Why Guru Investors Still Like Visa

Despite a stagnating share price, the expert investors keep holding this stock

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Mar 20, 2023
  • Credit card and payments processing company Visa keeps growing its top and bottom lines with acquisitions.
  • Those acquisitions also ended its debt-free status and ended its potential as a value stock.
  • While the share price is depressed, it is not a compelling value. So why are so many gurus invested in it?
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While Mr. Market, a proxy for investor psychology, moves markets in an often unpredictable fashion, the only real, sustainable driver of a growing stock price in the long term is earnings growth.

So, why is it that Visa Inc.’s (

V, Financial) share price is stagnating, even as its earnings keep growing? Over the past three years, earnings per share without non-recurring items has increased by an average of 9.6% per year.

This earnings growth may be the glue that kept the gurus invested in Visa stock as well. There were 37 gurus invested in Visa as of the quarter's end, according to there 13F reports. Could the depressed price indicate it is a value stock?

Investors should be aware that 13F reports do not provide a complete picture of a guru’s holdings. They include only a snapshot of long equity positions in U.S.-listed stocks and American depository receipts as of the quarter’s end. They do not include short positions, non-ADR international holdings or other types of securities. However, even this limited filing can provide valuable information.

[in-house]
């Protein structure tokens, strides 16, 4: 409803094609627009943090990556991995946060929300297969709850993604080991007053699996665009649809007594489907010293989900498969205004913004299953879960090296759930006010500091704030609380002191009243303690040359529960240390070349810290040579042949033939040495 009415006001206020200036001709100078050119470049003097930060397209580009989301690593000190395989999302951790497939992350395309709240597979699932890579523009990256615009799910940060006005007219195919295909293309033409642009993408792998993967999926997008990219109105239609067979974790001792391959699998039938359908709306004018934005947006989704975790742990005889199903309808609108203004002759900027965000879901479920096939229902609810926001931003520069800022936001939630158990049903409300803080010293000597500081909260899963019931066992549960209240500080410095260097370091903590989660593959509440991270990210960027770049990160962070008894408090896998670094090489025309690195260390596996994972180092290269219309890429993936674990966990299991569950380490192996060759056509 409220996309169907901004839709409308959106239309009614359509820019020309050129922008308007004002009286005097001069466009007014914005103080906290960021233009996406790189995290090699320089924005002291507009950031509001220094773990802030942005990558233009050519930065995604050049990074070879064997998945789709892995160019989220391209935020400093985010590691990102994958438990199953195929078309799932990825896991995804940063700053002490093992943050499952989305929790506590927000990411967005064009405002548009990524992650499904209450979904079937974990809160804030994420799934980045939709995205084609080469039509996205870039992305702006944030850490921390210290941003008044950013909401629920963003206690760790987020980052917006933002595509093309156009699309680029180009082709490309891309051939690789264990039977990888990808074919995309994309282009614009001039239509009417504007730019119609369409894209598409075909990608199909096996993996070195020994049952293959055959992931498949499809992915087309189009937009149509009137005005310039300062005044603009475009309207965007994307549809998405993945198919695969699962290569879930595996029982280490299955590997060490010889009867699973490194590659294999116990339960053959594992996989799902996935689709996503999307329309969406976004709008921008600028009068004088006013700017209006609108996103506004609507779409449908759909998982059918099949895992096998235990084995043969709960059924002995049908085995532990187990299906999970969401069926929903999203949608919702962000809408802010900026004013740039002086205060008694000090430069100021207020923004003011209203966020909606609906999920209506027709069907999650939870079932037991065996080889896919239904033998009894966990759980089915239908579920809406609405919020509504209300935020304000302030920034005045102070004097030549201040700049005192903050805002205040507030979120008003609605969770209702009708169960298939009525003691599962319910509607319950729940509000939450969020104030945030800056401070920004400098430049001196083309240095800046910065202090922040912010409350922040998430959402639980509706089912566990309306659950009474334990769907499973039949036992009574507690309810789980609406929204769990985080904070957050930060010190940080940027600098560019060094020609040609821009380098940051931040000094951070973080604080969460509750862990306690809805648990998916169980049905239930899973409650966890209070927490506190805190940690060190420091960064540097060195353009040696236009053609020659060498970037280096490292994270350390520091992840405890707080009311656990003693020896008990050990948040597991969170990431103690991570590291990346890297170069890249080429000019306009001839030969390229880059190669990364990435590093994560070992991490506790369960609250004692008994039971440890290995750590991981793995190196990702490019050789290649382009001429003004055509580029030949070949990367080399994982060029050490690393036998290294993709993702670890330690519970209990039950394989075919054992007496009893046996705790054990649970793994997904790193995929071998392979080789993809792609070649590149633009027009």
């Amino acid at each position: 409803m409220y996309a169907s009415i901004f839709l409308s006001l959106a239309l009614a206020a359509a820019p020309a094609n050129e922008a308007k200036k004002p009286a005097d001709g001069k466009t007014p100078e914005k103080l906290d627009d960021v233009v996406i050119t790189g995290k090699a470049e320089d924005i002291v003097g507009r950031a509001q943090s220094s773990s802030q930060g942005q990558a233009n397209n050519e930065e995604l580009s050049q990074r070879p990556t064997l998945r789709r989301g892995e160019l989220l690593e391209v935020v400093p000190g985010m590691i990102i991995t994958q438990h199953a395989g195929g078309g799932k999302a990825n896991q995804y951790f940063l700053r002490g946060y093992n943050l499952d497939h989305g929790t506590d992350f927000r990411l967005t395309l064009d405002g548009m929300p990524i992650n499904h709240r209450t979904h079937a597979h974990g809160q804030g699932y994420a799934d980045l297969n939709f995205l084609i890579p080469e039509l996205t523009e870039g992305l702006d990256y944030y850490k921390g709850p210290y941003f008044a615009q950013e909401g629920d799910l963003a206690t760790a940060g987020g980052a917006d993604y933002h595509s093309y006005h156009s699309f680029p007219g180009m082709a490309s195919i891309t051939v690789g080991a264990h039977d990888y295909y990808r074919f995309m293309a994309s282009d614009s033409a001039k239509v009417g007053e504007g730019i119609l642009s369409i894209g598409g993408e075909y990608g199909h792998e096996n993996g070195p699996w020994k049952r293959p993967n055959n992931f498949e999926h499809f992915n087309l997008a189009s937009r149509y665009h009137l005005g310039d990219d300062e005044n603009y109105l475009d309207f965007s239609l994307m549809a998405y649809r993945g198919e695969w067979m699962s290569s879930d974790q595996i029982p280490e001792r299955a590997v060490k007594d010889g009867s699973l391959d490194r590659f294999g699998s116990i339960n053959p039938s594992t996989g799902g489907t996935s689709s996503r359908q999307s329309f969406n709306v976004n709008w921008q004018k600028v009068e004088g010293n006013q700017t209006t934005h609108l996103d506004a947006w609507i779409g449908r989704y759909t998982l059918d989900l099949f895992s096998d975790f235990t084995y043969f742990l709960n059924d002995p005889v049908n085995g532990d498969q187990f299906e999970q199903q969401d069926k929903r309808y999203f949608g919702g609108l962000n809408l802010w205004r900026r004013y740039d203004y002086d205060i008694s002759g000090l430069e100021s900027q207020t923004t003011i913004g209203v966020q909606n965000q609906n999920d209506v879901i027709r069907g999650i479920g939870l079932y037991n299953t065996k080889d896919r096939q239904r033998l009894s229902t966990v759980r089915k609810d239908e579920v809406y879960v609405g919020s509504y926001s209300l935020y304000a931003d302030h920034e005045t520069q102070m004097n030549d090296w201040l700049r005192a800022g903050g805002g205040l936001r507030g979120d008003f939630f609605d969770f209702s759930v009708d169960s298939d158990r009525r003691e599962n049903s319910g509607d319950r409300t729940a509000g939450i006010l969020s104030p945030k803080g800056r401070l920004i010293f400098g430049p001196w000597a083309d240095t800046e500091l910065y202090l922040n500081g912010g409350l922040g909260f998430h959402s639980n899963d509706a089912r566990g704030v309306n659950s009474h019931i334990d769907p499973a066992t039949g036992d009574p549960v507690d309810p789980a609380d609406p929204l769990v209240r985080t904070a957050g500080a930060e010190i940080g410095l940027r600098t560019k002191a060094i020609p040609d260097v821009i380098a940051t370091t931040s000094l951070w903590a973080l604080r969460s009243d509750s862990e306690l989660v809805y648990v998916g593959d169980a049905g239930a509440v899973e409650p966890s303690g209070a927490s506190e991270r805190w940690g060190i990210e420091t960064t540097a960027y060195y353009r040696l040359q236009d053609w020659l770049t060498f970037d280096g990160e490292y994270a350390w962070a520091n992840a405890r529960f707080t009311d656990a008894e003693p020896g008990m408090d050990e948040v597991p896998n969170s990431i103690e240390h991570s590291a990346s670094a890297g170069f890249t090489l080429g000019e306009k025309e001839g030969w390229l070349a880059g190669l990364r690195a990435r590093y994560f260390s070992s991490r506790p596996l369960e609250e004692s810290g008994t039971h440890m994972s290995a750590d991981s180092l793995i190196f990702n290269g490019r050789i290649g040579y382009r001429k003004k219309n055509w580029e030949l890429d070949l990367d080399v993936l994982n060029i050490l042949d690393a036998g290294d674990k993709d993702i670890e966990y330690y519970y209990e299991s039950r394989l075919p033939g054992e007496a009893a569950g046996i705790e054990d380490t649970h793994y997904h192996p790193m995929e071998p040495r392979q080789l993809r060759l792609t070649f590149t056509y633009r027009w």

As this three-year price chart indicates, the share price has struggled since hitting a high of $250.93 on July 27, 2021 (at the close of trading on Mar. 17, the price was just $217.39).


Coincidentally, July 27 is also the date the company released its third quarter 2021 earnings report. That quarter also included two major acquisitions: Tink AB for $2 billion and Currencycloud for $962 million.

Visa warned in that release that it was uncertain about the remainder of the fiscal year that would end on Sept. 30. “Given the continuing impact of Covid-19 and the significant uncertainty in the global economy, it is difficult to reasonably estimate the Company's annual results; therefore we are not providing a fiscal full-year 2021 outlook at this time.”

Management had provided the same reason in the previous two quarters for not providing an outlook. And if all that wasn’t enough for one quarter, the U.S. Department of Justice launched an investigation into its (and Mastercard’s (

MA, Financial)) routing practices. Concern about that issue seems to have subsided.

Writing in the Wedgewood Partners’ fourth quarter 2022 letter, guru

David Rolfe (Trades, Portfolio) noted:

“Visa rebounded as the Company continued to report strong growth, while concerns about potential adverse legislation related to its credit card routing practices receded as U.S. legislators failed to take action. Although Visa is not totally free from legislative risk, the Company's value proposition to merchants as well as bank issuing customers and acquirers is robust enough to help blunt the potential effects any future legislation might portend. Over a multi-year time horizon, it would be difficult for any currently nonexistent or even subscale credit routing network to add the value that Visa (or MasterCard) can already add today, legislative fiat notwithstanding.”